A good KPI is an exercise that walks from product (goals) to data. A goal may be “habituate our user to our site.” Walking backwards from this goal, we may identify that certain activities participate in habituation: for example, how many articles we read in a session, the time we spend on an article, whether we share articles.
But further breaking down these activities, we see certain engagement metrics will speak to these activities happening. We will also consider that these engagement metrics are somewhat relative: Not all our articles and screens are similar, so raw metrics aren’t very useful. But understanding these metrics relative to the specifics of certain screens will be more correct.
For example, certain highly visual articles are naturally scroll-inducing (Exhibit A: The Daily Mail Web site), while hard news is not as scroll-inducing simply because the classic “inverted pyramid of news” guarantees the lede does the bulk of the job in delivering the topline.
The heart of identifying what activities participate in the goal (and therefore what metrics and at what level) is where we return to our data analysis.
So, you may readily observe two things:
Checking up on our granular metrics isn’t wrong, but it’s so granular that it may be more confusing than it’s worth. This feeds the concern of whether data is missing the point of journalism.
Not every metric is necessarily as interesting as the next one, and dashboards don’t do a very good job of representing the relative importance of one metric versus the other.
Blended metrics offer a better analysis of what we need
This is why I am always so happy to hear about publishers who move away from dashboards of raw analytics to move to blended metrics.
Blended metrics are usually described as scores (not all scores are blended metrics, but all blended metrics are scores).
The very idea of blended metrics is to tumble the various metrics that together make a more useful KPI and allow your data department to manipulate the component metrics by taking into account certain characteristics of a screen where you are collecting these metrics.
If I take the example of my magazine article versus my hard news article, a blended metric may use scroll-depth, factorize this raw metric differently depending on the type of article (expect that a baseline of less scroll-depth is normal for hard news articles), and further consider time spent to more fairly take into account the presence of visual items that may hold the attention of our users even if they do not induce scroll.
Here’s a great example, from the Financial Times:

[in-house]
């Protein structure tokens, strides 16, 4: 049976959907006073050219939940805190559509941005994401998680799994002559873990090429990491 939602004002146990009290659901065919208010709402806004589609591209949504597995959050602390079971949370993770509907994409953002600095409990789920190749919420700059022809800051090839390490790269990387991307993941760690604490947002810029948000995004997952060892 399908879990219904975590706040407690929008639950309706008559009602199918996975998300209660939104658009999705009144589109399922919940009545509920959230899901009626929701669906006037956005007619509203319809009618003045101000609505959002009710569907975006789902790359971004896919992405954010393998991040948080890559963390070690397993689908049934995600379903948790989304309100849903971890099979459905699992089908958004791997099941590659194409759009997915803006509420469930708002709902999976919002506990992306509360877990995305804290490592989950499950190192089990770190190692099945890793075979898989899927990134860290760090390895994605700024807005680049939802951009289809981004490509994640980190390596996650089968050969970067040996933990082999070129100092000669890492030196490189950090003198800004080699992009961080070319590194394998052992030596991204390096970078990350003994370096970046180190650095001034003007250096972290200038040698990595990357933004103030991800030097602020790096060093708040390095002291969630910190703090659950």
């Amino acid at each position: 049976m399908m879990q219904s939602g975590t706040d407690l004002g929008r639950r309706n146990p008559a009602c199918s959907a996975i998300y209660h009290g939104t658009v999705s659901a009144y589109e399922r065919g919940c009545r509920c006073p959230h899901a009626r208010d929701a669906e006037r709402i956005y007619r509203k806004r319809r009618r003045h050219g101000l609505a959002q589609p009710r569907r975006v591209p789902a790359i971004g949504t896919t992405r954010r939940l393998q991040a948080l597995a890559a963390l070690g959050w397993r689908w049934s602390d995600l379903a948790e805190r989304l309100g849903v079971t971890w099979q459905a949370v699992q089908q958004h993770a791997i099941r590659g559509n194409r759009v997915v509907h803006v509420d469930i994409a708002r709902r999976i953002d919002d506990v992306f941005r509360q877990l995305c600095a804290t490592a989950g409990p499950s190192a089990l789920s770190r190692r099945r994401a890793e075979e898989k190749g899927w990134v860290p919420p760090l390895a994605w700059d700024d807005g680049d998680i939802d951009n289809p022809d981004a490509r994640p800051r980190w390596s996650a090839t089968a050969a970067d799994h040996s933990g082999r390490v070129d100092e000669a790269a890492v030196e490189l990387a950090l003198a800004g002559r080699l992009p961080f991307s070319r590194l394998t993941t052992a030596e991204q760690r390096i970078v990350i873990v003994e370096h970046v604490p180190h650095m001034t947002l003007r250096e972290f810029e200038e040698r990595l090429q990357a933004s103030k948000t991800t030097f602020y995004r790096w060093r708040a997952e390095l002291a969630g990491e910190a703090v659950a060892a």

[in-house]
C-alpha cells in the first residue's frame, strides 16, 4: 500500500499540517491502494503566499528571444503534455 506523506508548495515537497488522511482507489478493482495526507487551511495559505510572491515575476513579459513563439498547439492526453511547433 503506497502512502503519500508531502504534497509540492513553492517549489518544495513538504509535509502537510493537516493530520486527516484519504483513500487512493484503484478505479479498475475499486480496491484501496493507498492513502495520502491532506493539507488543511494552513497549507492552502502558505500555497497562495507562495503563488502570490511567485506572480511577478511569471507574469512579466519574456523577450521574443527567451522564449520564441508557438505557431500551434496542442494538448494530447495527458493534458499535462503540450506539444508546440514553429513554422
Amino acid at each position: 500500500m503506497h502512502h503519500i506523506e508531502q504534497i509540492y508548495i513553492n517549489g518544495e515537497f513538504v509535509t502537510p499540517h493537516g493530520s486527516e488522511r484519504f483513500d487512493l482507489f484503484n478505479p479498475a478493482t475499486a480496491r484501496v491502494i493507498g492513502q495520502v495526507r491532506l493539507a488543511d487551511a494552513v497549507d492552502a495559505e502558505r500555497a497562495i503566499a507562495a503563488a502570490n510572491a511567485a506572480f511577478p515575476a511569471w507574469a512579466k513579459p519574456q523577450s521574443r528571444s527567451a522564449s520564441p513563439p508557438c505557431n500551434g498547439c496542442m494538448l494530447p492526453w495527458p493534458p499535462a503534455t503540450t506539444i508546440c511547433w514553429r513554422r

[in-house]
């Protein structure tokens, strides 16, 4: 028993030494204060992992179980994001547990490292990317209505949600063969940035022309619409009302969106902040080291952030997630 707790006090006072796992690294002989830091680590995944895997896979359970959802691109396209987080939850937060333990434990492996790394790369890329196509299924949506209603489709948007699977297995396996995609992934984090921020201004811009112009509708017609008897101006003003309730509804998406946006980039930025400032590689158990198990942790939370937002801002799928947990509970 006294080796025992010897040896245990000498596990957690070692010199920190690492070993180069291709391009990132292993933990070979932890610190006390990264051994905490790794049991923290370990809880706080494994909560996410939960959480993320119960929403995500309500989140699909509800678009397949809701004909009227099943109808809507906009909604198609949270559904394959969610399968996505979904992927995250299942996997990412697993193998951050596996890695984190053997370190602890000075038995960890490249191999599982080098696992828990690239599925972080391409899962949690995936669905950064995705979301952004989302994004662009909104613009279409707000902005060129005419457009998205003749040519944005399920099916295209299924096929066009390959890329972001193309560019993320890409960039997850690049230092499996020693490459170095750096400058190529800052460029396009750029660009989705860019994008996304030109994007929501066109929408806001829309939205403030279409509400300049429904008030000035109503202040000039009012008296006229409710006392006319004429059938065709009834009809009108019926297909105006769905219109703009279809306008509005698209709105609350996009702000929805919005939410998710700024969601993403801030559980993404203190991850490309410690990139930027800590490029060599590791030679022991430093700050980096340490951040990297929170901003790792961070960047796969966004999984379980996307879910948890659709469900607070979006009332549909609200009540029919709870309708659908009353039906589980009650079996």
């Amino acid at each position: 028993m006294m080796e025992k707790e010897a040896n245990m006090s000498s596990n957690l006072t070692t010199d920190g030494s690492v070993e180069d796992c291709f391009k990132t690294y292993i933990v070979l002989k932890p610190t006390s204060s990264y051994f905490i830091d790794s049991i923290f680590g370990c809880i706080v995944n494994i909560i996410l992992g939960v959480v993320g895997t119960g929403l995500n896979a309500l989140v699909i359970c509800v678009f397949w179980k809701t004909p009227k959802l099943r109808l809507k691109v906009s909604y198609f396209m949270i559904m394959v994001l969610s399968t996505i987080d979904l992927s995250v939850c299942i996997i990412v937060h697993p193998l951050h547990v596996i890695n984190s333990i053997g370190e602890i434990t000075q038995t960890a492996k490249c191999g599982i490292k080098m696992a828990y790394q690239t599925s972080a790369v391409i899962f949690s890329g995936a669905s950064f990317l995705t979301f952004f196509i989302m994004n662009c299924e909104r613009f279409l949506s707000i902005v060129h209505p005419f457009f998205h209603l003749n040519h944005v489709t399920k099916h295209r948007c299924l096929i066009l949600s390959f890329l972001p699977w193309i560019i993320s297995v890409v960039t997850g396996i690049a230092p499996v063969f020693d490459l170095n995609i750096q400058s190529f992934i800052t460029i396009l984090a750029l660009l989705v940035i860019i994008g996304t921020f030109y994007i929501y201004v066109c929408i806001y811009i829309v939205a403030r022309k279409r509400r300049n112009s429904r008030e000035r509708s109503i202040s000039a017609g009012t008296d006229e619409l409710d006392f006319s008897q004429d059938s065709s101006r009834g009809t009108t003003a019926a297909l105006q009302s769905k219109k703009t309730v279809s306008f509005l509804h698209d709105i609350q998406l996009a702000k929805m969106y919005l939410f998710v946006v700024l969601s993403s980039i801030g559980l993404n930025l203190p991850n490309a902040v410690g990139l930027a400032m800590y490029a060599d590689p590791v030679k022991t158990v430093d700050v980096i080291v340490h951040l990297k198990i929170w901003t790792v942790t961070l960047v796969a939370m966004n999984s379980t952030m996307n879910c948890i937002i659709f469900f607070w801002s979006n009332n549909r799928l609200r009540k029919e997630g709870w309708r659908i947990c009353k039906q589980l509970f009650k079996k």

The FT created what has become a famous score, which they call RFV (recency, frequency, volume). Now, this is a blended metric for a user. But they also have another one called “Quality Reads,” which blends various metrics to determine whether an article is creating the kind of engaged behaviour that sustains habituation.
Quality Reads couldn’t exist from anything other than a blend. The raw engagement metrics Quality Reads is built out of are then processed (against baselines) so the single score you end up with speaks far more intelligibly about the actual KPI you wanted to track.
You never really wanted to track scroll depth. You wanted to track whether your user was spending good time with your article.
Further afield on the wide, wide Web
The New York Times last week reported on a large-scale experiment LinkedIn ran on its users (this link is a gift link from me and will bypass the paywall) and how the experiment affected the kind of connections LinkedIn users made, which, down the road, had an impact on the job finding prospects of these members.
The experiment is stirring some controversy over whether the test therefore created more favourable networking perspectives for users who were in the test versus those in the control group.
From another corner of “algorithms manipulating things” (but not people this time), a look at Midjourney, one of several new AI-powered image generators that have emerged in recent months. The author in New York Magazine argues there is a certain usefulness to these fun tools — as an early stage illustration generator.
Sure, it’s meant for art first. But I have to say, I hadn’t thought about how these tools could in fact be useful in a more immediate sense.
About this newsletter
Today’s newsletter is written by Ariane Bernard, a Paris- and New York-based consultant who focuses on publishing utilities and data products, and is the CEO of a young incubated company, Helio.cloud.